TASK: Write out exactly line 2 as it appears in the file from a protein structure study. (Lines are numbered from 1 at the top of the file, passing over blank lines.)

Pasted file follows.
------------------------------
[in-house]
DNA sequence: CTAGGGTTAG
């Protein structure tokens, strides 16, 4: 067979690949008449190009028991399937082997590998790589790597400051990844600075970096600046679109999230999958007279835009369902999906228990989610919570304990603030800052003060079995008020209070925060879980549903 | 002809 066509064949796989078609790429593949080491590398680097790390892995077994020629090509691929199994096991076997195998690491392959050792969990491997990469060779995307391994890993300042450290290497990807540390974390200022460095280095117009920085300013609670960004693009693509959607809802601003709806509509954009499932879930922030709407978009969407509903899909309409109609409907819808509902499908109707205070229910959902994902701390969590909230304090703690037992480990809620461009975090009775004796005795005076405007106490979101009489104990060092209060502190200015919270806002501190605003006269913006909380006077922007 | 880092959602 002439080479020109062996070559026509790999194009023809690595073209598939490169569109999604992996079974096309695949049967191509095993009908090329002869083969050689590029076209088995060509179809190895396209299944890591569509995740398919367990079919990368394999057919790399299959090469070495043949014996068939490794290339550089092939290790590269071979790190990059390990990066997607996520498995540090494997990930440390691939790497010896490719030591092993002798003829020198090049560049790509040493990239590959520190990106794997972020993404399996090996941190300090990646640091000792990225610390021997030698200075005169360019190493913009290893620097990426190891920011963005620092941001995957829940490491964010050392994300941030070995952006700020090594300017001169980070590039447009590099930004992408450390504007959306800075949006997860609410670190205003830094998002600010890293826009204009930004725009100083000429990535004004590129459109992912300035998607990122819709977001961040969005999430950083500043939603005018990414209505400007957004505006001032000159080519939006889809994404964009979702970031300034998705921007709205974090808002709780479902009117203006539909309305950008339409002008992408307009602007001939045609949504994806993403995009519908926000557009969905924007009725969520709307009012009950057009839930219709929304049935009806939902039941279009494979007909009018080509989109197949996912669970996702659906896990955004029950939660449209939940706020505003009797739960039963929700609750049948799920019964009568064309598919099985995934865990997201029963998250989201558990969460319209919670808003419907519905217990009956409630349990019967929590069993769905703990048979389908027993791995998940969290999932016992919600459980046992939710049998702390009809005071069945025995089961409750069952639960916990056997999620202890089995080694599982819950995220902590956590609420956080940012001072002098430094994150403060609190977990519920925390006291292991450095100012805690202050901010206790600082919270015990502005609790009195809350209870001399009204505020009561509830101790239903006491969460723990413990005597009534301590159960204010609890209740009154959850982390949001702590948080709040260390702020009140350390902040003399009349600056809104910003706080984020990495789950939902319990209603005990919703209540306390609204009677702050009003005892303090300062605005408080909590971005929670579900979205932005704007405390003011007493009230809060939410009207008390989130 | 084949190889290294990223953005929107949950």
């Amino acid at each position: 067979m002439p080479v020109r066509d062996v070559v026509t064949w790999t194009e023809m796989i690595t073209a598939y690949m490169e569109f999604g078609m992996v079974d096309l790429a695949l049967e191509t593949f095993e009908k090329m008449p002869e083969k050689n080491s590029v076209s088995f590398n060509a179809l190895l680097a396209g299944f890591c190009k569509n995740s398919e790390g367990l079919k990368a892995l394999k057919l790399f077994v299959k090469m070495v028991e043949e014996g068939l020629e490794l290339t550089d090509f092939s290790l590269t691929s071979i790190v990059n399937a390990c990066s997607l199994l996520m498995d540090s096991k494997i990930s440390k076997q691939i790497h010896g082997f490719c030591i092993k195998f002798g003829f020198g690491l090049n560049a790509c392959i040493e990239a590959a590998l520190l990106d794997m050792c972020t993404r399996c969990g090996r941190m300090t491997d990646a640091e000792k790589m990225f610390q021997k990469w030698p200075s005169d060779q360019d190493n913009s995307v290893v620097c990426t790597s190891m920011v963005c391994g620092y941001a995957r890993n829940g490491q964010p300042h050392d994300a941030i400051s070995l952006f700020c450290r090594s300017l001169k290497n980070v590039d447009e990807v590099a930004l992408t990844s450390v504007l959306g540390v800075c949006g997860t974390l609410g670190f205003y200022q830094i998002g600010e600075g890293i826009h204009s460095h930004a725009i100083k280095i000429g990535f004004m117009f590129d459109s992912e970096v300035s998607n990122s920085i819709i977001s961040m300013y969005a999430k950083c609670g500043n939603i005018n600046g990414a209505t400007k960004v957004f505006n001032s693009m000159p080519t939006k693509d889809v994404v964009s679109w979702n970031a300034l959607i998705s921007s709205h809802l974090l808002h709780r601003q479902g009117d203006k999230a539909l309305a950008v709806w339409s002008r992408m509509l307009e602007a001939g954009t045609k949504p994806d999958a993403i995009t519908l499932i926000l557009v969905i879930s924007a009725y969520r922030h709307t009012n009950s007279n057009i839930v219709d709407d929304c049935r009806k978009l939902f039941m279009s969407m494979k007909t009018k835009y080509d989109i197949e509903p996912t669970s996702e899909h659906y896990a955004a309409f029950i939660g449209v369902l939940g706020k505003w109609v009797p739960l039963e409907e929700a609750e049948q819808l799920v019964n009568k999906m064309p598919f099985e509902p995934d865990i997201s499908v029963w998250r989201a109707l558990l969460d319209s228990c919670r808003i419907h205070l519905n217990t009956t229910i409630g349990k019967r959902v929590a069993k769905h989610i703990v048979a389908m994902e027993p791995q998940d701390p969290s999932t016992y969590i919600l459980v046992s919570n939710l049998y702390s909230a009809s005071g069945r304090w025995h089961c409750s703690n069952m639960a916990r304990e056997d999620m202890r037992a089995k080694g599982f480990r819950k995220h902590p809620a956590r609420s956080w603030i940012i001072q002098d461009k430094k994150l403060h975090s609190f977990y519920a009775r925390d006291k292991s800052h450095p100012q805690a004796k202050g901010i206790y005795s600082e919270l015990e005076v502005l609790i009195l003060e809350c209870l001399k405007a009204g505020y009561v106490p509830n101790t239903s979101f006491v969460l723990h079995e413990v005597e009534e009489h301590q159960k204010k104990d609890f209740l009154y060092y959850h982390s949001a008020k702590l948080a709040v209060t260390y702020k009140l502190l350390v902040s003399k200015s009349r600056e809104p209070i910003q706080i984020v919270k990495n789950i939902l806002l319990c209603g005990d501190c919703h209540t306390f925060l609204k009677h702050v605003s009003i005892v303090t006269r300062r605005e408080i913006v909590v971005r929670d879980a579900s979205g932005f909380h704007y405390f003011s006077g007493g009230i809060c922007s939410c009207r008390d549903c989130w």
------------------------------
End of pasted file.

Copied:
DNA sequence: CTAGGGTTAG